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If somebody comes and says this is the time off that they need, can an employer say, “No, you are not allowed to have off?” and what does that conversation look like? Take it away, Jay.


Well, if you say no, the conversation isn’t going to look pretty, let’s put it that way. But let me try to differentiate between the two that you brought up between an employee, and an independent contractor.

An independent contractor has no rights in the business. They have no sick time. They have no vacation time. They’re an independent. They are an independent contractor. Whether it is an LLC or a corporation that is your independent contractor, even though it might be an individual, the individual might be acting as the LLC or corporation, and that is the entity that you are paying. Therefore, an independent contractor has no rights and obligations to PTO. They’re not earned. There’s not even true governance in any state or commonwealth.

Now let’s get to the employee. Can I say no? The answer is yes, I can. If you have your employee handbook you are requesting a minimum of two weeks or four weeks notification so that it doesn’t interfere here with your schedule.

Now, I don’t delineate between the position of the employee because everybody that knows me knows that I happen to feel that your front desk receptionist, which I don’t refer to as a front desk receptionist, are your director of first impressions are equally as important as any and every team member in my office. So naturally, I don’t want to have it in a larger practice. And I have three or four directors of first impressions. I don’t want two or three of them taking off at the same time because I’m not going to effectively be able to handle check-in, and check out, nor do I want my nursing staff.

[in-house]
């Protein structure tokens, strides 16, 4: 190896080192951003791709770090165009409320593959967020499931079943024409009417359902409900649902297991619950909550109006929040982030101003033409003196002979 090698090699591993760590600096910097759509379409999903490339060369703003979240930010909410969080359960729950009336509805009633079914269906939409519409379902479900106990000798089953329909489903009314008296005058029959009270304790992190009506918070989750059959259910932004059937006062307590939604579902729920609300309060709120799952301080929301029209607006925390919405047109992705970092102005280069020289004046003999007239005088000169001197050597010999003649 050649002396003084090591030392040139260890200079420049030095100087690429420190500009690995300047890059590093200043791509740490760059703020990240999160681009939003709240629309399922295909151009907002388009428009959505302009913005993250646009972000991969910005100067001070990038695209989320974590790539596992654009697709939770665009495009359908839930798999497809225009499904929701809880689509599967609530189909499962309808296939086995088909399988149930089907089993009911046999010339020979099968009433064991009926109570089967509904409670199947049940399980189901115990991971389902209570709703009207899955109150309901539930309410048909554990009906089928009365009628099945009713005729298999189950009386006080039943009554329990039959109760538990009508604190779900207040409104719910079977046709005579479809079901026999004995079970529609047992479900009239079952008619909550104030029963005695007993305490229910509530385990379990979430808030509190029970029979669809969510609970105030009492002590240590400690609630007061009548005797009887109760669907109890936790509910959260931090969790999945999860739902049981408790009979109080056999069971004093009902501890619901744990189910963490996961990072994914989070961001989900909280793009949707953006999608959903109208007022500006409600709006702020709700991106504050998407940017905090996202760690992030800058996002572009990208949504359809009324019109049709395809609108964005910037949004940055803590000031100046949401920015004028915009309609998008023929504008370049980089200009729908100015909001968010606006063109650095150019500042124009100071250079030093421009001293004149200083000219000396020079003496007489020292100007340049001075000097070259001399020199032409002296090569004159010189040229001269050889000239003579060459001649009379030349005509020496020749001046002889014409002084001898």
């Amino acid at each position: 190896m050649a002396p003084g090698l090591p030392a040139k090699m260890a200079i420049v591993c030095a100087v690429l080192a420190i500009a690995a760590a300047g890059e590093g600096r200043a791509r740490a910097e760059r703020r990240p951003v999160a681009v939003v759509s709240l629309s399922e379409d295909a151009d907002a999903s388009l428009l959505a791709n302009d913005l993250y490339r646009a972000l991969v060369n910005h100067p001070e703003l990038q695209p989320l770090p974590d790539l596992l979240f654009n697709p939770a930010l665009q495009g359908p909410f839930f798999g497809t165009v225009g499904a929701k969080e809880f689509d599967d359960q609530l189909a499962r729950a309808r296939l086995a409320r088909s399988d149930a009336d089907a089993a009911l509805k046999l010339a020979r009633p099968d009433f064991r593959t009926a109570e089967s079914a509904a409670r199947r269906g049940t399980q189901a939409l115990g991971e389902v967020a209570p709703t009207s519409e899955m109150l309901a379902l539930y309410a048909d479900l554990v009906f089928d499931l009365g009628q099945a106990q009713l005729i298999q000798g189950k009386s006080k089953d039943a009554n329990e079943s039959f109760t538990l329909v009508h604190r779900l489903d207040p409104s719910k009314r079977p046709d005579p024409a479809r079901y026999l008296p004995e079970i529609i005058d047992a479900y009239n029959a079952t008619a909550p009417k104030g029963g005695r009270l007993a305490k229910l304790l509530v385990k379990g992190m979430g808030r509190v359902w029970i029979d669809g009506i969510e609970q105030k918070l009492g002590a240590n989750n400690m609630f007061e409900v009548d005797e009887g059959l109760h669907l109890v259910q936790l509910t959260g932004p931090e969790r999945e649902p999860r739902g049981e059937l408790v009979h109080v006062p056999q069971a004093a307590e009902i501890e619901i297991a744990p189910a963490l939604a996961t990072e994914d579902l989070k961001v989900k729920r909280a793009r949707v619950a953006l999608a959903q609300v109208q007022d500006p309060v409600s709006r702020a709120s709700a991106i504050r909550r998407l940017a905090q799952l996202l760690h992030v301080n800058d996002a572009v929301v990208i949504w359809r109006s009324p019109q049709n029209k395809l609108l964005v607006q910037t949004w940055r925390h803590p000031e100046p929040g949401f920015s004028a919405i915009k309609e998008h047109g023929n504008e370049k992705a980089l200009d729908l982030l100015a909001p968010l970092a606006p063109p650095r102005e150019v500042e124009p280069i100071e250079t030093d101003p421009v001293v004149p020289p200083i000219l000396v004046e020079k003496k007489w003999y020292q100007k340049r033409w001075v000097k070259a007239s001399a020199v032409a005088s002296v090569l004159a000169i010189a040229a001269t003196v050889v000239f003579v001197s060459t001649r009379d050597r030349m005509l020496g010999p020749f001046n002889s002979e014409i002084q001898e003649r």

Let’s put it to the surgical side for a second and then we’ll come back to the non-surgical side. If I have a surgical tech and I have a nurse in the O.R., either as a scrub, an SFA, or a circulating nurse, and then I have a recovery and then I have a pre-op. I mean, many times you may have your pre-op nurse also be your circulating nurse, also be your PACU post-op nurse in a smaller facility. All right? Or you may have multiple nurses, so you can’t have them asking off on a schedule that you are totally booked. All right?


Jay, to look at what the equivalent of that looks like in a non-surgical practice, it could be that your statistic is also your medical assistant. It could be like we look at it’s not exclusive to surgical practices when you have one person that is covering multiple positions, of course. So, continue on.


It makes it more difficult, but in my former practice, it made it a lot easier. I had three or four institutions and I had seven males. Every dietitian was also on me, but not every AMA was an institution because my dietitians were licensed. All right? They could also act as employees, but my employees were not licensed as dietitians. And therefore, you don’t want to get into the legal governance of what they could perform, what services they could perform. However, I do want to get into how it can create a hardship for the office. And that’s the worst that I really want to use hardship to the office. I never like to say no to anybody, but I had a very large staff so I could cover it.


When you have a small practice and you only have three or four people and two of them want to take off, it creates a hardship. Now, let’s be fair for a second. You are a smaller practice, mid-sized practice, and it is the holiday, it is spring break. It is the Hanukkah/Christmas holiday break. All right? At the end of the year.

Now, we’ve got to be fair. All right? That these people, even in our office, are our staff. You have children. All right? We have three women who have children and their elementary school up through junior middle school, and high school. And, you know, they’re all going to take off and it’s unfair. So, let’s say I would try to stagger them or even as an employer. How about if we try to be fair to our staff and maybe modify our schedules a little bit as the employer? Now, I know on the other end, people are going to say to me, “Jay, but that’s my money.” I understand what you don’t want is your staff just calling in sick or saying, if I can have it, because I’ve known people that said, “if I can’t have the time off, I quit” and you don’t want that to happen.